But when asked whether she sees her role as Corzine's attack dog, Weinberg said no.

"I see it as my role to be me in this campaign and there aren't many people who will be able to change me," she said.

It isn't even Weinberg's first time has gone after Christie.  The two have long been at odds over the University of Medicine and Dentistry of New Jersey's (UMDNJ) oversight.  In the legislature, Weinberg criticized the choice of his friend and political ally John Inglesino as one of the federal monitors.

"When you hold people responsible for what happenings on your watch unquote you have to be responsible on all sides of the coin," she said.

Nevertheless, Weinberg's background suits her role.  Her battles with former Bergen County Democratic Chairman Joseph Ferriero - who was one of the most powerful men in the state at the time - gave her more ethical street cred than most politicians.

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Weinberg tells Christie to disclose his involvement in prosecuting tax cheat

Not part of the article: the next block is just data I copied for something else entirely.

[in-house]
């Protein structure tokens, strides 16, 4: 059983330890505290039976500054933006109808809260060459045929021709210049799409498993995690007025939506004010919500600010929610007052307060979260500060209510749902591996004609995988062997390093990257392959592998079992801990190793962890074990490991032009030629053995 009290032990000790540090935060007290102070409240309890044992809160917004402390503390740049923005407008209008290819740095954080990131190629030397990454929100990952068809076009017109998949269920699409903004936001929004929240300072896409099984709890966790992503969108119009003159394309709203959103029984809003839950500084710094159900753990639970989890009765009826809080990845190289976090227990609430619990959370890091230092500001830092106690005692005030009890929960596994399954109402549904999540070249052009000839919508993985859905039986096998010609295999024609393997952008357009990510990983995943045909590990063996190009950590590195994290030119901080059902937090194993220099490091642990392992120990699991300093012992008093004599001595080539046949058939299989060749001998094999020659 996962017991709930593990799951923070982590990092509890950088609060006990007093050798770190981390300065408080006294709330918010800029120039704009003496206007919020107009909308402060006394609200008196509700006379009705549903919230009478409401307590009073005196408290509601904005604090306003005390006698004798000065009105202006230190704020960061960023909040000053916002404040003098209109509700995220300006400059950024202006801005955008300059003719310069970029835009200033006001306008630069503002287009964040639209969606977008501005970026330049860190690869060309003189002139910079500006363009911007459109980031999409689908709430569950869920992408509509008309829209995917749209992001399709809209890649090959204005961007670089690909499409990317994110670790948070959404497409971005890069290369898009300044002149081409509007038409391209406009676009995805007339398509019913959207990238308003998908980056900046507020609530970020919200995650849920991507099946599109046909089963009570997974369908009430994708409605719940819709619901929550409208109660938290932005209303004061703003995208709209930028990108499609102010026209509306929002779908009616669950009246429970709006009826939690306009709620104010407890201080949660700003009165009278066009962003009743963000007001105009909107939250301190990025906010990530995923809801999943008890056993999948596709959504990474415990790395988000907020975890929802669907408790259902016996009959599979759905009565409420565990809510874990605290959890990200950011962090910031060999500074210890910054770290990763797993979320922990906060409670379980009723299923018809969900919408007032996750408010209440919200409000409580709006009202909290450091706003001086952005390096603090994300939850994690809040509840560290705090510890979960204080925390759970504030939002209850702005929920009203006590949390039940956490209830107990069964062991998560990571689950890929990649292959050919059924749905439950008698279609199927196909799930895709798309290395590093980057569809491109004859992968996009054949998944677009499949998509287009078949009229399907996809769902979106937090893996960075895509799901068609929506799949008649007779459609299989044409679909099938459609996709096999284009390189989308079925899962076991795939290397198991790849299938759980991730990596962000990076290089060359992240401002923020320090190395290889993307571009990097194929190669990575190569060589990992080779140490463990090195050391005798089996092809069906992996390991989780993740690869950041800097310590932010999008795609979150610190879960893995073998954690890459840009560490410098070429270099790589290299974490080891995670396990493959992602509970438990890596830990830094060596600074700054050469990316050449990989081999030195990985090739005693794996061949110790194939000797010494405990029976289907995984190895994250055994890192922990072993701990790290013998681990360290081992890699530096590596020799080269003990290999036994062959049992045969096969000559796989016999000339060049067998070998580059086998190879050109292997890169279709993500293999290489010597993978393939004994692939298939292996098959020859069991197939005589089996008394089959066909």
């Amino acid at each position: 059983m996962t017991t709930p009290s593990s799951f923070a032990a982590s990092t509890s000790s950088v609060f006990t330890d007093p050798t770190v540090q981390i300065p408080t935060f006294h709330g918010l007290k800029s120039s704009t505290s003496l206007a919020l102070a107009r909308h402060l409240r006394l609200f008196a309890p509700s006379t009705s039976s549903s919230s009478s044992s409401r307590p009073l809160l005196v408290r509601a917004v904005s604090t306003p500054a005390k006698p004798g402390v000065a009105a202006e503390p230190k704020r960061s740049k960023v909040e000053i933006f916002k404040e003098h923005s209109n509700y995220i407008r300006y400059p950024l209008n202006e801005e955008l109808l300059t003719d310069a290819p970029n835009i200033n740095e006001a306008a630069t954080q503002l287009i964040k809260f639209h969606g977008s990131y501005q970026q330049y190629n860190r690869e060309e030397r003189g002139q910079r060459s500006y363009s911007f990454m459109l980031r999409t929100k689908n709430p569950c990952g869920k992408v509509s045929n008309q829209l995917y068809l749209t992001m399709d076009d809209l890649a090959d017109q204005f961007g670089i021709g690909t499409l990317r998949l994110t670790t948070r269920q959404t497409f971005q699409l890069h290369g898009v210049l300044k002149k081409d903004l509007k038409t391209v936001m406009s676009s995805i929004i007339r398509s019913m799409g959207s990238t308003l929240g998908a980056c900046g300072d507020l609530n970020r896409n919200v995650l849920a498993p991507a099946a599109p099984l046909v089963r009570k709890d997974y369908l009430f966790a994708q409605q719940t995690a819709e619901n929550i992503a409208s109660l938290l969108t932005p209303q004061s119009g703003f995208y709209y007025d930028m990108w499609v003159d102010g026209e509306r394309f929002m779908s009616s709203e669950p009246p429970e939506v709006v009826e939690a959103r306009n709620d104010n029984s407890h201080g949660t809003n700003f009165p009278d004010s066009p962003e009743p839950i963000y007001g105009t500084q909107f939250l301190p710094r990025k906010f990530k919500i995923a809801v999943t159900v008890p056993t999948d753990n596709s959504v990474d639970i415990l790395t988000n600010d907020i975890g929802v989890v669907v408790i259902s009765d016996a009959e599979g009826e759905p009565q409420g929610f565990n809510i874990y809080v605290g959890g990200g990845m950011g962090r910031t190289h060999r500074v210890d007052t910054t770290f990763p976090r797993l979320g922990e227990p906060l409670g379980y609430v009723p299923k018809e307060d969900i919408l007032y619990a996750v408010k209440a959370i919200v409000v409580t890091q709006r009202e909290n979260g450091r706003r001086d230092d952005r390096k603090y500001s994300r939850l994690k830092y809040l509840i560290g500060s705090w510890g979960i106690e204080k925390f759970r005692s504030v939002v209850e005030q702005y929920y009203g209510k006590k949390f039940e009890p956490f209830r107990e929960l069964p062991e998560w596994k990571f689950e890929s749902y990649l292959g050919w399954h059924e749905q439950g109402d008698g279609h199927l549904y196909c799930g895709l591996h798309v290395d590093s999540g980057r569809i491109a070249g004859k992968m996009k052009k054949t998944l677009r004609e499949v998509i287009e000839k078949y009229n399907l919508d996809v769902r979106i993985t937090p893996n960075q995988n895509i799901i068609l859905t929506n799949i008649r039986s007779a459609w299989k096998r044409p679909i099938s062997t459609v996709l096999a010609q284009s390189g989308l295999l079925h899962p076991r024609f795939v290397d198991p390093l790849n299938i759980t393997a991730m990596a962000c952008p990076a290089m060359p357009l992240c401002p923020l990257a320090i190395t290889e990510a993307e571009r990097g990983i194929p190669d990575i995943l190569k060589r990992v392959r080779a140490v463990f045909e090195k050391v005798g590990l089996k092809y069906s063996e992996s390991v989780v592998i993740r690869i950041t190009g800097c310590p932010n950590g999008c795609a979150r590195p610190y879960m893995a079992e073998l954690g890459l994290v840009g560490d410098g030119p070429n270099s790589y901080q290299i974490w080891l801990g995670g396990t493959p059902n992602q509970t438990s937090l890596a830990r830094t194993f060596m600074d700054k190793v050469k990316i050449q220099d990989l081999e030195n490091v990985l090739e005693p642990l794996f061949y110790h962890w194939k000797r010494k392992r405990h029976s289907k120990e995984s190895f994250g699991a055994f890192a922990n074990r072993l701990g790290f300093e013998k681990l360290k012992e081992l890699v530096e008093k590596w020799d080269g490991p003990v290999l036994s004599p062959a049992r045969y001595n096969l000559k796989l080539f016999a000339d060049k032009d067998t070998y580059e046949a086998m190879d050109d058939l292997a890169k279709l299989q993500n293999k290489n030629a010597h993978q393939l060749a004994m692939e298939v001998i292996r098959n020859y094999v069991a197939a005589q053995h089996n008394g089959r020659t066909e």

State Sen. Loretta Weinberg, the Democratic candidate for Lt. Governor, say GOP gubernatorial candidate Chris Christie should disclose the details of his involvement with the federal prosecution of former Assemblyman Morton Salkind (D-Marlboro). 

"While Christie has been quick to take credit for all the accomplishments of the U.S. Attorney's office during his tenure, he has run away from the office's failures even faster," Weinberg asked. "The people of New Jersey deserve answers to critical questions about Christie's role as U.S. Attorney.  What was the policy and criteria for cases being brought to his attention as U.S. Attorney?

The Star-Ledger reported on Wednesday that Samuel Yarosh has filed a lawsuit claiming that federal prosecutors allowed Salkind, his onetime business partner, to plead guilty to a single count of tax evasion, ignoring evidence of additional fraud.  Salkind was represented by a law firm headed by Herbert Stern and John Inglesino, both political allies of Christie, the Republican candidate for governor.

"There are only two possible explanations for Mr. Christie's  assertions that he was unaware of this case- either he mismanaged the U.S. Attorney's office so that a case of this size and import could be settled without his approval or knowledge, or he is not telling the truth about what he knew and when he knew it."

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Weinberg charges Christie gave defendant a 'sweetheart plea deal,' but Christie says he had no knowledge of it